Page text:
Neuroradiology Board Review – Brain Tumors – Case 16
Neuroradiology brain tumor board review. This lecture is geared towards the ABR core exam for residents, but it would be useful for review for the ABR certifying exam or certificate of added qualification (CAQ) exam for neuroradiology.
More description and the answer (spoiler!) are seen below the video.
This case shows a 20 year-old with seizures. MRI shows a lesion in the medial temporal lobe along the tentorium. It is relatively well circumscribed with a cystic portion as well as an enhancing nodule. There is not much mass effect.
The diagnosis is: ganglioglioma
Gangliogliomas are low grade tumors often found in the temporal lobes of patients with seizures. They are mixed in their cell origin, containing both components of glial and neuronal cells. Along with pilocytic astroctyoma, PXA, and hemangioblastoma, they are one of the tumors in the differential for a tumor with a cyst and a nodule. They can be impossible to differentiate from DNET, but if you see enhancement it is more likely to be a ganglioglioma. Gangliogliomas are the most common neoplastic cause of epilepsy.
When you see a minimally enhancing cortical tumor, you should have a relatively short differential which includes:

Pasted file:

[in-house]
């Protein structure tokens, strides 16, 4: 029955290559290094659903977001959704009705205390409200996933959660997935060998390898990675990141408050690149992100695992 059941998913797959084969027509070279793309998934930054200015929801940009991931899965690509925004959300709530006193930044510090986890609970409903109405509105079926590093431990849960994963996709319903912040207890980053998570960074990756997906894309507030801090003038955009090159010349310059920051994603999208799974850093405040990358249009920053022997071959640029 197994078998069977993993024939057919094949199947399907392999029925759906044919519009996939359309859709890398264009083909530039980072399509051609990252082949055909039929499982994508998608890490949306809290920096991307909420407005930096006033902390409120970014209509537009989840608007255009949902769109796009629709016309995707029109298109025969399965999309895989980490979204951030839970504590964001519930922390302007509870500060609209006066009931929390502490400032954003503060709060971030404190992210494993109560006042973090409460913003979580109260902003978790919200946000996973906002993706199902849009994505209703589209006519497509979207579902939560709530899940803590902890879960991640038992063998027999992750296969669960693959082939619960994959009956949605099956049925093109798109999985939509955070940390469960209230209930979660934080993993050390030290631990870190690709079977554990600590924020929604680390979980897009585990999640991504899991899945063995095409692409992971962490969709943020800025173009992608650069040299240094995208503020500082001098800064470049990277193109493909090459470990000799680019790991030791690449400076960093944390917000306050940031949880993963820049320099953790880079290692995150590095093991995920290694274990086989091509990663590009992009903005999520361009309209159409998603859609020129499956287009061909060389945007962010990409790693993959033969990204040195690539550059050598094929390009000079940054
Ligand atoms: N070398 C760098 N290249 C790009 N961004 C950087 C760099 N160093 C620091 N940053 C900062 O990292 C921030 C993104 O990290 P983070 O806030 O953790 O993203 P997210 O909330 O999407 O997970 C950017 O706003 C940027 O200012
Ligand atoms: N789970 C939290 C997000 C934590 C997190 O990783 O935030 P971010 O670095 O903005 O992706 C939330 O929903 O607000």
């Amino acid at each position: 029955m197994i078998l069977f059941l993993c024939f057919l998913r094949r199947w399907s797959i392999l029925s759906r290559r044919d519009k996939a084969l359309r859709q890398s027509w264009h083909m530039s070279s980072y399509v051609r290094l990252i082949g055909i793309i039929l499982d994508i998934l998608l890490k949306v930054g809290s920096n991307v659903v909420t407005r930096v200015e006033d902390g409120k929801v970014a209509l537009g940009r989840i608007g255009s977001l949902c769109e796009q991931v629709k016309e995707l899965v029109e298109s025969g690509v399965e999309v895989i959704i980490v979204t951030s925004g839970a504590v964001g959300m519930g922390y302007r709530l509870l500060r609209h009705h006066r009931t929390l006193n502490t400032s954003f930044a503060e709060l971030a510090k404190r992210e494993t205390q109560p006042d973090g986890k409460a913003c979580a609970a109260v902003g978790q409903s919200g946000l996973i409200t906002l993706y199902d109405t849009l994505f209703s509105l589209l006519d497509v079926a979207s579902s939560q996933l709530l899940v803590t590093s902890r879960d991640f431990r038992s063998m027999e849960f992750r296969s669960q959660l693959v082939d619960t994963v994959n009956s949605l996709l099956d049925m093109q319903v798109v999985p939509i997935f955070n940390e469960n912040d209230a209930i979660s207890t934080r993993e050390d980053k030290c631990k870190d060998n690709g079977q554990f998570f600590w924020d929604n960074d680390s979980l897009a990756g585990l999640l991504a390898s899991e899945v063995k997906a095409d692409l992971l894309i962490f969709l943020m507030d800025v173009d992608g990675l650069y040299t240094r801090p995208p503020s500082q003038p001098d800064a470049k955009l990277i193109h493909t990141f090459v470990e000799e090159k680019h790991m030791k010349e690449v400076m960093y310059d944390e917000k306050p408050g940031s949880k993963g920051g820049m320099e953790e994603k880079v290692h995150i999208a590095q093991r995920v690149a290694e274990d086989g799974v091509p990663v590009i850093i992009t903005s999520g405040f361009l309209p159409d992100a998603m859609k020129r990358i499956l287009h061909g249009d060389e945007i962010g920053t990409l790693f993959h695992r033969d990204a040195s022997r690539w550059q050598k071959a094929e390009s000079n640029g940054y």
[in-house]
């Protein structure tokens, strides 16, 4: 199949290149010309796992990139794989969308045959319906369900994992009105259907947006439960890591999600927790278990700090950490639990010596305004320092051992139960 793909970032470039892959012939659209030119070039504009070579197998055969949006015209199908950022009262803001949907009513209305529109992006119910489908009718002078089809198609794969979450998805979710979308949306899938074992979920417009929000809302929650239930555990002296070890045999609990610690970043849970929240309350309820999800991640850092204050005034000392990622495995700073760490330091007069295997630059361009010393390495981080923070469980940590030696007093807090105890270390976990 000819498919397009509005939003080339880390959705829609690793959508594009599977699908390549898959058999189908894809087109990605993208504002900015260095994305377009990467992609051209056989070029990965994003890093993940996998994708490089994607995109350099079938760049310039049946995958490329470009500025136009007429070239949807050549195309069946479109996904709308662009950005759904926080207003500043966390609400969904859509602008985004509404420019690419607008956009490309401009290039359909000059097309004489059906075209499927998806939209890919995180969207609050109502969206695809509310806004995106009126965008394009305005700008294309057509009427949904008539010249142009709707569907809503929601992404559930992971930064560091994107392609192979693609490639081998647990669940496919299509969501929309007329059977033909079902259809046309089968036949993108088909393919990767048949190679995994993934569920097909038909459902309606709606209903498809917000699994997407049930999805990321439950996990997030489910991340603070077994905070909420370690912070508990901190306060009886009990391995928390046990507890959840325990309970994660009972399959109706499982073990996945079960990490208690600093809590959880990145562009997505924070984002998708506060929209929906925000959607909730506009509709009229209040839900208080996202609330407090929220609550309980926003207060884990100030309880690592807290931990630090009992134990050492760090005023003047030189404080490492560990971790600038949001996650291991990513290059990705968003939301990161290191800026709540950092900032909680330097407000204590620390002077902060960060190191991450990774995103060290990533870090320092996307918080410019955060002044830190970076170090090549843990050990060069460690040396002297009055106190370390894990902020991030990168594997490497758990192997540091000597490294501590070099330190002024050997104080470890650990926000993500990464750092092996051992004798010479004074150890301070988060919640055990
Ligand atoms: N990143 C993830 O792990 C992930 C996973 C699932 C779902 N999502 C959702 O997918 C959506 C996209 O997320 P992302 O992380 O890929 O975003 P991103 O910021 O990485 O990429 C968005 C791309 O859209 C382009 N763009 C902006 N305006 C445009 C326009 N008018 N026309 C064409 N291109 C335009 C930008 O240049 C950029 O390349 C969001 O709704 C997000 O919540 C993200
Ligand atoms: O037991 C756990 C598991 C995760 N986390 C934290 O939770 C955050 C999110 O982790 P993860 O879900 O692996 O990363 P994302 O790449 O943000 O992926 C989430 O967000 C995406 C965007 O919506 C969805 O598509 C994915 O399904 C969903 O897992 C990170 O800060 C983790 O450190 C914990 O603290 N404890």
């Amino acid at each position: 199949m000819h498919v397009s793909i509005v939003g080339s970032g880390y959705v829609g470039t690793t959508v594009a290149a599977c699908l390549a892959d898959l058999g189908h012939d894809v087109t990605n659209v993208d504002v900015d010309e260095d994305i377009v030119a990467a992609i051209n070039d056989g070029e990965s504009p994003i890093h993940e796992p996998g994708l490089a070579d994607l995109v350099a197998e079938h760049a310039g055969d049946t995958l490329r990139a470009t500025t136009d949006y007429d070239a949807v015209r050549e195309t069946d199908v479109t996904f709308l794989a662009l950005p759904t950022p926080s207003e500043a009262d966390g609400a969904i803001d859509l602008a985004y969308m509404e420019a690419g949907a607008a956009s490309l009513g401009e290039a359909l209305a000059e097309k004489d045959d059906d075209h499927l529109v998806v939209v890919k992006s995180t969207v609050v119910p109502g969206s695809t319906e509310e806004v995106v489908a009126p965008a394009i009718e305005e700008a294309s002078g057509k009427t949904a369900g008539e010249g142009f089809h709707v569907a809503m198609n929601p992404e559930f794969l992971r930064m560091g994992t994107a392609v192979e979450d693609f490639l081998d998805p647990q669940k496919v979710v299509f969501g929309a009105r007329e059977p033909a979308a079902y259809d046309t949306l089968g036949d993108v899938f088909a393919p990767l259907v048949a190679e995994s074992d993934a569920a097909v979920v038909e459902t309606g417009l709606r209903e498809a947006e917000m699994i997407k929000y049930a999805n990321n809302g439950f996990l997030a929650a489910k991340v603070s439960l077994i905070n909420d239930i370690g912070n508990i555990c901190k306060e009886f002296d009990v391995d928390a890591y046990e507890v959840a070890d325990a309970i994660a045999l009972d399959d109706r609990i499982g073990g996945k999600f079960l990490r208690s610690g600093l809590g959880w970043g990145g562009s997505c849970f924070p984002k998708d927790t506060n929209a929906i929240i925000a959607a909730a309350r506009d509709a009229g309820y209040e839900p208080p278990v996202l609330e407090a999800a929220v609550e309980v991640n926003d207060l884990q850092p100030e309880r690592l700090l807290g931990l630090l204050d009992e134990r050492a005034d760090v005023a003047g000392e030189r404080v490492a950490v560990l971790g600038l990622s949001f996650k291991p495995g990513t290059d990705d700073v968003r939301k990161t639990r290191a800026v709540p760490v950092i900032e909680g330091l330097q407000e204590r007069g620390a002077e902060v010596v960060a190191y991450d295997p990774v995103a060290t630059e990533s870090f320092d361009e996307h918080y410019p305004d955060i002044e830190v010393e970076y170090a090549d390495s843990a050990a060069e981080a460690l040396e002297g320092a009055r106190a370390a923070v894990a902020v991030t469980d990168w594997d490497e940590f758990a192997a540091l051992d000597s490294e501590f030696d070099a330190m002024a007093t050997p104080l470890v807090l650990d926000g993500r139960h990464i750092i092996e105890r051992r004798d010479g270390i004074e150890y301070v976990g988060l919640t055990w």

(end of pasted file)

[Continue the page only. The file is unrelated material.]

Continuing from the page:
First consider whether they are ill-defined or well-marginated. If ill-defined, the differential includes astrocytoma or oligodendroglioma. If well-marginated, then consider whether there is enhancement. If no enhancement, DNET is most likely. If there is a small amount of nodular enhancement, favor ganglioglioma, as in this case.
In a testing situation, if a small and minimally enhancing cortical tumor enhances a little bit, choose ganglioglioma. If you don’t seen enhancement, choose DNET. PXAs tend to be much more heterogeneous and irregular.
If you use a structured approach to these tumors, you can fall back on it if you aren’t really sure what you are looking at. With these relatively simple rules, you can be sure to get the most points on your exams AND give the most meaningful differential diagnosis.